« PreviousContinue »
of the chief pusher of the union-president-and is pluming his feathers for something in that line,
may take a little canter on the delegate track Will Hedley, a job printer, would like to visit To. ronto at the expense of the union. For the past few years one job and one newspaper man have taken these excursions, and will probably do so again this year, as the voters are about equal. Quite a few informal talks are taking place, and by the March meeting a number of booms will be launched with the usual accompaniment, after the meetings. We nominate in May.
The Great Western Printing Company, a cor poration composed principally of members of No. 49. recently moved into larger quarters and las added to the plant. Henry A. Anger, of Inland Printer competition fame, is foreman and chief stockholder, and Felix Bonér and W. A. Wagner are also interested, as is J. A. Payne, of Press men's Union No. 40. They are doing a good business.
"Spud” Wilson, proofreader on the Post, made a trip to Green River, Utah, with a view of acquiring a country newspaper, a vocation that he is madly infatuated with and has been endeavor ing to break into for some time.
No. 49 is doing its part to get into the fold all eligible, and is opening the door to all that knock, even going so far as to step out and make the way clear for those who may be a little timid about applying, and lately removed the ban from several who had been tempted and fell by the wayside. While this policy may not always be the wisest,
under the present circumstances, and what the future may possibly present, it is wise. We are also gathering them in from the surrounding country. The "teapot” would find poor picking around here.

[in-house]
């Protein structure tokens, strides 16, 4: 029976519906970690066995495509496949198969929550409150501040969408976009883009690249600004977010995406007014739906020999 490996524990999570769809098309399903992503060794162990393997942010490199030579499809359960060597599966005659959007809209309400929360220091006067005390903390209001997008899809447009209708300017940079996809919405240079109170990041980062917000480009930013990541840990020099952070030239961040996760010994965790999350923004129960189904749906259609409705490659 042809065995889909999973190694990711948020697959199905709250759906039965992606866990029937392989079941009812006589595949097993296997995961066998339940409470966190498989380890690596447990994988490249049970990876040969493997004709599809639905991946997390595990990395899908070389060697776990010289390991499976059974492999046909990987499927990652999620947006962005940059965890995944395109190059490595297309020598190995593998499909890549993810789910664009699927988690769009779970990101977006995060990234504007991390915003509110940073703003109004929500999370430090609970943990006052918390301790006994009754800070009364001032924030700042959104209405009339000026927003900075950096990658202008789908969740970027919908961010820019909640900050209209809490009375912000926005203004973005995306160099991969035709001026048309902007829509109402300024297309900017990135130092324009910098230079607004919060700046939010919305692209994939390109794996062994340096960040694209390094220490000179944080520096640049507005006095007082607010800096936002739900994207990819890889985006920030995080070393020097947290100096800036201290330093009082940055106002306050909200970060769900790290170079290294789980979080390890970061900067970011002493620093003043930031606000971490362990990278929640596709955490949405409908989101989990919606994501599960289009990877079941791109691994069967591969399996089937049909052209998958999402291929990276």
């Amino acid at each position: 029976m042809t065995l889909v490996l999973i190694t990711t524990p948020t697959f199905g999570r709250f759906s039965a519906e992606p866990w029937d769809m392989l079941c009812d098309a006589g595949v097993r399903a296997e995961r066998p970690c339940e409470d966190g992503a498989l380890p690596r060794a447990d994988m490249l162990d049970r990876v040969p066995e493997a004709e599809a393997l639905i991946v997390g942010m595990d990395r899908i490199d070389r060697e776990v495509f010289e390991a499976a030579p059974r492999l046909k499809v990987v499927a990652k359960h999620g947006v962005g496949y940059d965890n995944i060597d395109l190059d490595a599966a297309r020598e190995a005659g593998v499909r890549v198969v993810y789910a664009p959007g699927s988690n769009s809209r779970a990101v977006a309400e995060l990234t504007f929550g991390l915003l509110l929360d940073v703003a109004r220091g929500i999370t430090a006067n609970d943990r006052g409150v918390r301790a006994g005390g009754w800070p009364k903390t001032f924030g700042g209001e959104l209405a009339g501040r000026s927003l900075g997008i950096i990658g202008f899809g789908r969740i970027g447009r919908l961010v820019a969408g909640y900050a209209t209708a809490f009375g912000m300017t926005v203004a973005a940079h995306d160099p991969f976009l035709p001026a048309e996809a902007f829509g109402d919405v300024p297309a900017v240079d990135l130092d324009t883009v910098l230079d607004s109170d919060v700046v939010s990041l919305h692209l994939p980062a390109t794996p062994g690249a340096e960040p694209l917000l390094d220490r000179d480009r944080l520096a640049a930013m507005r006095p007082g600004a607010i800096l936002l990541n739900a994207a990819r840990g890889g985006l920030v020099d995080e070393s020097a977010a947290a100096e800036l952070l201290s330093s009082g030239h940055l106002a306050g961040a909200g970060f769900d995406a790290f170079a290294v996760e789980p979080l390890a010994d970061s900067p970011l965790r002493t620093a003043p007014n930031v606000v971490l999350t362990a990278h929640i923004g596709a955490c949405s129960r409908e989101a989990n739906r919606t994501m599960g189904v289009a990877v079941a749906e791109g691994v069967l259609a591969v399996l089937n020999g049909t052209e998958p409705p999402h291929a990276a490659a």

Work on newspapers for operators continues good and in adrooms bad. It is the dull time. The reason for the dearth in operators just now is the temporary night force on state work, espe. cially contest proceedings, at Smith. Brooks. It is over by this time, and there will be no longer a scarcity of machine subs. Job trade dull; no im. mediate signs of picking up.
It is said that the cost of printing the testimony in the Adams. Peabody governorship controversy will run near $35,000. The people will pay the freight; but there is one consolation---the work is done by one of our most liberal firms, and the big bulk of the hard-earned taxes of the common herd finds its way into the hands of the union printer, and you can rest assured that it is soon put in circulation, which would not be the case if it was in the treasury.
David C. Coates, former lieutenant-governor, who went to Idaho a year or so ago, is doing very well at Wallace, where he is editor and proprietor of the Idaho State Tribune, a semi-weekly public cation, giving evidences of brightness and push.